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Columbia Professor Alondra Nelson Reviews The PBS Series “Faces of America”

Faces of America
In October 2008, I reviewed an article by Dr. Alondra Nelson in the journal Social Studies of Science entitled “Bio Science: Genetic Genealogy Testing and the Pursuit of African Ancestry” (Social Studies of Science 2008 38: 759-783).  The article was about the complex interpretation of the results of genetic genealogy testing by African-Americans and black British.  Dr. Nelson is Associate Professor of Sociology at Columbia University in NY.

On Friday, an article by Dr. Nelson appeared in The Chronicle of Higher Education entitled “Henry Louis Gates’s Extended Family,” which is an introduction and review of the current PBS documentary miniseries Faces of America. Regarding the genetic testing aspect of the show, Nelson writes:

If the findings of conventional genealogical research produce fireworks, the results of the DNA analysis generate shock and awe. “Know Thyself,” the final episode, which shares its title with the slogan of Knome Inc., focuses mostly on genetic genealogy. Whereas prior shows relied heavily on analysis of mitochondrial DNA (mtDNA) and Y-chromosome (Y-DNA), yielding results that included at most about 2 percent of one’s complete genetic inheritance, in Faces techniques are used that probe deeper into more of the genome.

The technical aspects of genetic ancestry tracing are explained, but without sufficient social context, much the way a manual can tell you how to operate a car without explaining automobiles’ role in modern industry, the development of suburbia, or the emergence of youth culture. We can’t hold a documentary for a general audience responsible for not presenting a complex metanarrative on the philosophy of genetic science. But we can expect some acknowledgment and interpretation of technology’s limits.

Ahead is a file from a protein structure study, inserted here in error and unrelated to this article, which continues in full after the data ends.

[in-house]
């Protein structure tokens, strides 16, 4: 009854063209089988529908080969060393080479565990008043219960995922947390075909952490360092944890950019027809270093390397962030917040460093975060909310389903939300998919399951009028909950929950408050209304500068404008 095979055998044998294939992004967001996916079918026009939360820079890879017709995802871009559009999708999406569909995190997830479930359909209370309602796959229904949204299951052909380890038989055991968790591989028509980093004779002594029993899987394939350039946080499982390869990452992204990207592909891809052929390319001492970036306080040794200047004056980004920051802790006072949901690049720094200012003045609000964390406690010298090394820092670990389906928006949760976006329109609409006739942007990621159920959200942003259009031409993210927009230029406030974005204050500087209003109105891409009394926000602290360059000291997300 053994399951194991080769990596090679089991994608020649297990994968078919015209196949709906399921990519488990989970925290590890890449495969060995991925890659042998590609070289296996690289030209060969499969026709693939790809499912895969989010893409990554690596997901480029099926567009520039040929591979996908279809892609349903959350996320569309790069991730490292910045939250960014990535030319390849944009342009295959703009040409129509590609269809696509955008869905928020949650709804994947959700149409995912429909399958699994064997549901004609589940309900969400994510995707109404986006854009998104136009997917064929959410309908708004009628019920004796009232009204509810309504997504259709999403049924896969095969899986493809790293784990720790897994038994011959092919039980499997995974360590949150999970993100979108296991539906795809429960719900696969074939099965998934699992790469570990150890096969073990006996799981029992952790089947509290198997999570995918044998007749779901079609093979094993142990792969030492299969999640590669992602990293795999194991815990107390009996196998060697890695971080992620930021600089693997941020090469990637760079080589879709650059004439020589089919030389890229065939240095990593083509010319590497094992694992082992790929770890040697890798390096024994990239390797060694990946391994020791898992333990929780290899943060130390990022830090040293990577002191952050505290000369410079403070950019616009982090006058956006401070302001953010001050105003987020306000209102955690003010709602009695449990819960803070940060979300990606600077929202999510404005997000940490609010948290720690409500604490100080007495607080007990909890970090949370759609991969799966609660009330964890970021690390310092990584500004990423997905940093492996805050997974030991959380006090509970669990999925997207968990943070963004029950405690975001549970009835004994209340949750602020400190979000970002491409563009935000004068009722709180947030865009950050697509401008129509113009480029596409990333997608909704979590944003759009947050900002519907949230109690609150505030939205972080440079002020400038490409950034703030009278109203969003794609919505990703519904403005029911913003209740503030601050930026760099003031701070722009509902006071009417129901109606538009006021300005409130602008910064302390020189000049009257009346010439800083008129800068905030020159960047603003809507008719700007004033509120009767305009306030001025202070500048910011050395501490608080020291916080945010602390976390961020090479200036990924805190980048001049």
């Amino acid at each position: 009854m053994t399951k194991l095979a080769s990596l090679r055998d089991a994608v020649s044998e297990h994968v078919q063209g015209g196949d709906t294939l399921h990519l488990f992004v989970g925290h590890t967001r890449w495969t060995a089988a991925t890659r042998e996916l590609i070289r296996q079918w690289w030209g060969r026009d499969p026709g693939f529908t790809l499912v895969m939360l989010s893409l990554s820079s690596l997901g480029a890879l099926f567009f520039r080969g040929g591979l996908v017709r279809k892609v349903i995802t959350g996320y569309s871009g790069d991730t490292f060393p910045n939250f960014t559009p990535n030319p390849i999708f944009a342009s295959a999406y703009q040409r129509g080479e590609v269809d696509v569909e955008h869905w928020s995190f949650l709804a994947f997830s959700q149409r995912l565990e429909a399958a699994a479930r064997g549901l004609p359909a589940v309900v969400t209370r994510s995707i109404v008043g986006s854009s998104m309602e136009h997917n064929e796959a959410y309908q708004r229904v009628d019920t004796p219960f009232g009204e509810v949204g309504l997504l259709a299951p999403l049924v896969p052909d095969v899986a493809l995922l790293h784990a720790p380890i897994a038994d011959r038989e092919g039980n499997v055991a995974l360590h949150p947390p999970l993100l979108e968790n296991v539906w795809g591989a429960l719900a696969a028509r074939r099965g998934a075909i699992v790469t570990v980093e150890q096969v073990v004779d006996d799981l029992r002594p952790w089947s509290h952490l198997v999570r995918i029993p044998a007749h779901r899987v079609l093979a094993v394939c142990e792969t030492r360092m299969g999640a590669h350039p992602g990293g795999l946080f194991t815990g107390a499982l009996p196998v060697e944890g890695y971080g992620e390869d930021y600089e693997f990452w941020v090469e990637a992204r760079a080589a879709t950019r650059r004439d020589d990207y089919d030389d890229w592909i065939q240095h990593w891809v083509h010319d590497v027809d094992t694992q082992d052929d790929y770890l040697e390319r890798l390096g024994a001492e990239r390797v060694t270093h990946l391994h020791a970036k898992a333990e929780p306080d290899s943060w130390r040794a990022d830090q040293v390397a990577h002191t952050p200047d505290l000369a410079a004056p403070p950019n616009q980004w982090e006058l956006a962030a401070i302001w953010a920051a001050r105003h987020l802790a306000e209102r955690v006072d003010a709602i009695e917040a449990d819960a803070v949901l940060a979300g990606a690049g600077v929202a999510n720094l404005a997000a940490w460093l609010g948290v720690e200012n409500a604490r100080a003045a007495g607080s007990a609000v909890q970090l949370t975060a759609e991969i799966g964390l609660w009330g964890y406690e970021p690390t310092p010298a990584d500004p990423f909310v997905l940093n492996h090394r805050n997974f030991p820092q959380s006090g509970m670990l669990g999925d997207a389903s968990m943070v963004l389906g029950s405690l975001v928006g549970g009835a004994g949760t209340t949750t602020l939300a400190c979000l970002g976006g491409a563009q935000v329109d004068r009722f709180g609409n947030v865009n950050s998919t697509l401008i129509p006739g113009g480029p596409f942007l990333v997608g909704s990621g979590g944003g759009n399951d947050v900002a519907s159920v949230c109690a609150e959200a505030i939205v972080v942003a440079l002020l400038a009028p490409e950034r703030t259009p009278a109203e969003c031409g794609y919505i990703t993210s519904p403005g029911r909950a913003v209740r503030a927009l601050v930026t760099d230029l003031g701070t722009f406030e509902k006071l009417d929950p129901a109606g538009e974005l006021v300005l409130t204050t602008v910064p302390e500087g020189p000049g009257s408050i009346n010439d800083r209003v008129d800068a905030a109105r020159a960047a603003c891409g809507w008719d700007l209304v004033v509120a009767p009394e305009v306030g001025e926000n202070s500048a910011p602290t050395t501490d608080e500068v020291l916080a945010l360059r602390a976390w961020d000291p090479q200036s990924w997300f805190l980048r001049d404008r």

It is likely that some genetic genealogists will instantly disagree with or discredit Nelson after reading this article, since … Click to read more!

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Personalized Genomics: A Very Personal Post

Both 23andMe and deCODEme (using my 23andMe data) have interpreted my SNP results to indicate that I have a greatly increased genetic risk for Type 2 Diabetes.  This post interprets the information from both companies and applies some of the primary research that the companies relied upon to predict my risk.  Hopefully, this information will be useful to me as I strive to more completely understand my own risk factors, and will be useful to others as an example of using SNP data to potentially understand more about your health.

I. The Genetics

My 23andMe analysis makes it clear that I have an elevated risk for type 2 diabetes:

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And, upon clicking upon the link, I receive the following additional information:

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deCODEme, which used my 23andMe data, provides a similar … Click to read more!